ICD-10 Diagnosis Code D68.2

Hereditary deficiency of other clotting factors

Diagnosis Code D68.2

ICD-10: D68.2
Short Description: Hereditary deficiency of other clotting factors
Long Description: Hereditary deficiency of other clotting factors
This is the 2017 version of the ICD-10-CM diagnosis code D68.2

Code Classification
  • Diseases of the blood and blood-forming organs and certain disorders involving the immune mechanism
    • Coagulation defects, purpura and other hemorrhagic conditions (D65-D69)
      • Other coagulation defects (D68)

Information for Medical Professionals

Convert to ICD-9 Additional informationCallout TooltipGeneral Equivalence Map
The ICD-10 and ICD-9 GEMs are used to facilitate linking between the diagnosis codes in ICD-9-CM and the new ICD-10-CM code set. The GEMs are the raw material from which providers, health information vendors and payers can derive specific applied mappings to meet their needs.
  • 286.3 - Cong def clot factor NEC

  • Acquired coagulation factor inhibitor disorder
  • Alpha chain defect dysfibrinogenemia
  • Autosomal dominant deficiency of plasminogen
  • Beta chain defect dysfibrinogenemia
  • Congenital afibrinogenemia
  • Congenital fibrinogen abnormality
  • Contact factor deficiency
  • Drug-induced coagulation inhibitor disorder
  • Dysfibrinogenemia
  • Dysplasminogenemia
  • Factor I deficiency
  • Factor I deficiency disease
  • Factor II deficiency
  • Factor V deficiency
  • Factor VII deficiency
  • Factor X deficiency
  • Factor XII deficiency disease
  • Factor XIII deficiency disease
  • Factor XIII inhibitor disorder
  • Fibrinogen abnormality
  • Fibrinogen deficiency
  • Fibrinolytic bleeding syndrome
  • Gamma chain defect dysfibrinogenemia
  • Hemorrhagic disease of the newborn due to factor II deficiency
  • Heparin cofactor II deficiency
  • Hereditary dysfibrinogenemia
  • Hereditary dysplasminogenemia
  • Hereditary factor I deficiency disease
  • Hereditary factor II deficiency disease
  • Hereditary factor V deficiency disease
  • Hereditary factor VII deficiency disease
  • Hereditary factor X deficiency disease
  • Hereditary factor XII deficiency disease
  • Hereditary factor XIII A subunit and B subunit deficiency
  • Hereditary factor XIII A subunit deficiency
  • Hereditary factor XIII B subunit deficiency
  • Hereditary factor XIII deficiency disease
  • Hereditary hypoplasminogenemia
  • Hereditary thrombophilic dysfibrinogenemia
  • High molecular weight kininogen deficiency
  • Hyperfibrinogenemia
  • Hypodysfibrinogenemia
  • Hypoplasminogenemia
  • Passovoy factor deficiency
  • Platelet factor V deficiency
  • Platelet procoagulant activity deficiency
  • Prekallikrein deficiency
  • Prothrombin complex deficiency

Index of Diseases and Injuries
References found for the code D68.2 in the Index of Diseases and Injuries:

Information for Patients

Bleeding Disorders

Also called: Clotting disorders

Normally, if you get hurt, your body forms a blood clot to stop the bleeding. For blood to clot, your body needs cells called platelets and proteins known as clotting factors. If you have a bleeding disorder, you either do not have enough platelets or clotting factors or they don't work the way they should.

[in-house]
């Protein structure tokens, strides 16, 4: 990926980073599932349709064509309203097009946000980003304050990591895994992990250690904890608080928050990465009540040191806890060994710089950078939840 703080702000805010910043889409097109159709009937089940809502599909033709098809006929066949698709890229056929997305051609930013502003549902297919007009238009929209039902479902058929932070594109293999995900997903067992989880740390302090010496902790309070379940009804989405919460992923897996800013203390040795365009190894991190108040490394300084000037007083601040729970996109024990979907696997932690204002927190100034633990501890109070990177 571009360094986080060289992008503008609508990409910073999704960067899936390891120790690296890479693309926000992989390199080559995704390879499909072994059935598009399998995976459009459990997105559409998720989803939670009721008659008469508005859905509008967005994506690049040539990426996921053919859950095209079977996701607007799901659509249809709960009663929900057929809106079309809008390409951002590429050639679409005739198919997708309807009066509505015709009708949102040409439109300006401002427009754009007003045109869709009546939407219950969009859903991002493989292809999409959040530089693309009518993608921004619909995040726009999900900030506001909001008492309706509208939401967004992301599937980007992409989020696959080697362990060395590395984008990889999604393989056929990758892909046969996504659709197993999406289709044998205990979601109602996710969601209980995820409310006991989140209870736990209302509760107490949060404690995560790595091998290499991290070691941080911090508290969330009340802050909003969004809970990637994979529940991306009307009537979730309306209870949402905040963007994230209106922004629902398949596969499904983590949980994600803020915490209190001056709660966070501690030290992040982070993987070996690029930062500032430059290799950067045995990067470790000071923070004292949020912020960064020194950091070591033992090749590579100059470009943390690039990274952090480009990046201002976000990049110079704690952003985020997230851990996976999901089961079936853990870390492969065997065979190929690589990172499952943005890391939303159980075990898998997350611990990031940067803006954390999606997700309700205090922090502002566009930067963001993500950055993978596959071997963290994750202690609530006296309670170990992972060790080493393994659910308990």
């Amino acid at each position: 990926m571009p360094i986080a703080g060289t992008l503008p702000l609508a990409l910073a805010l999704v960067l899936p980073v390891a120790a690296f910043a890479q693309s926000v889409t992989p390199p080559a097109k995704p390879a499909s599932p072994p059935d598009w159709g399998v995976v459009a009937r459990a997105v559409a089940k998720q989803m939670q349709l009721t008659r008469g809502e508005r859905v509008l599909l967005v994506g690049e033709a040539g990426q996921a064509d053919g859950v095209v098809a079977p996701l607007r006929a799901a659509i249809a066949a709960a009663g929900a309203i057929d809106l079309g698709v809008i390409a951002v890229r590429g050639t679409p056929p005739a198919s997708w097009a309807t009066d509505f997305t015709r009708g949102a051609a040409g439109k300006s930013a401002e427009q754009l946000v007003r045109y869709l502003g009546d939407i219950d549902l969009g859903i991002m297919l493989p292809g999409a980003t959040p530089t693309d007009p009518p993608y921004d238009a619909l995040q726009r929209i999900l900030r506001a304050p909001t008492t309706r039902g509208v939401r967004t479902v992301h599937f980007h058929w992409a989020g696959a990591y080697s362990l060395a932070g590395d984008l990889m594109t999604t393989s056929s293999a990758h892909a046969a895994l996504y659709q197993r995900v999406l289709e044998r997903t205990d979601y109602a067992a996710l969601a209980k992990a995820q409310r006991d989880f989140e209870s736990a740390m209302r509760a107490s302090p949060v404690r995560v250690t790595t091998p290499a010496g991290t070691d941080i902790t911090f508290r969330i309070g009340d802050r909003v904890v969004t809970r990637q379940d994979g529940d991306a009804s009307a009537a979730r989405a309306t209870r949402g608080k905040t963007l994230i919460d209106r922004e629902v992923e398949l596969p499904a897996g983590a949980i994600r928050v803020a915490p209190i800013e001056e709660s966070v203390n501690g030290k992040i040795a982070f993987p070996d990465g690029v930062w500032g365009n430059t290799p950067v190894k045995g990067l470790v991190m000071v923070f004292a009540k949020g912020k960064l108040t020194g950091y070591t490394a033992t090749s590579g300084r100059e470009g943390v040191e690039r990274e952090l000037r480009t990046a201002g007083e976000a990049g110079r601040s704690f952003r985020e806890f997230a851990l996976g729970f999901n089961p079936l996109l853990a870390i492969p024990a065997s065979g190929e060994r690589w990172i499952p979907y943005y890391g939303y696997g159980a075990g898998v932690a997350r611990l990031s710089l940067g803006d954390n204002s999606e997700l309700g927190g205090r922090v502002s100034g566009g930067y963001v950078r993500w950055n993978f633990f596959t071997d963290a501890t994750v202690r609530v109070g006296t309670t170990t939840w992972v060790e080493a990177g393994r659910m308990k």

Bleeding disorders can be the result of other diseases, such as severe liver disease. They can also be inherited. Hemophilia is an inherited bleeding disorder. Bleeding disorders can also be a side effect of medicines.

  • Bleeding disorders
  • Bleeding time
  • Disseminated intravascular coagulation (DIC)
  • Partial thromboplastin time (PTT)
  • Prothrombin time (PT)

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Factor X deficiency Factor X deficiency is a rare bleeding disorder that varies in severity among affected individuals. The signs and symptoms of this condition can begin at any age, although the most severe cases are apparent in childhood. Factor X deficiency commonly causes nosebleeds, easy bruising, bleeding under the skin, bleeding of the gums, blood in the urine (hematuria), and prolonged or excessive bleeding following surgery or trauma. Women with factor X deficiency can have heavy or prolonged menstrual bleeding (menorrhagia) or excessive bleeding in childbirth, and may be at increased risk of pregnancy loss (miscarriage). Bleeding into joint spaces (hemarthrosis) occasionally occurs. Severely affected individuals have an increased risk of bleeding inside the skull (intracranial hemorrhage), in the lungs (pulmonary hemorrhage), or in the gastrointestinal tract, which can be life-threatening.
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Prothrombin deficiency Prothrombin deficiency is a bleeding disorder that slows the blood clotting process. People with this condition often experience prolonged bleeding following an injury, surgery, or having a tooth pulled. In severe cases of prothrombin deficiency, heavy bleeding occurs after minor trauma or even in the absence of injury (spontaneous bleeding). Women with prothrombin deficiency can have prolonged and sometimes abnormally heavy menstrual bleeding. Serious complications can result from bleeding into the joints, muscles, brain, or other internal organs. Milder forms of prothrombin deficiency do not involve spontaneous bleeding, and the condition may only become apparent following surgery or a serious injury.
[Read More]
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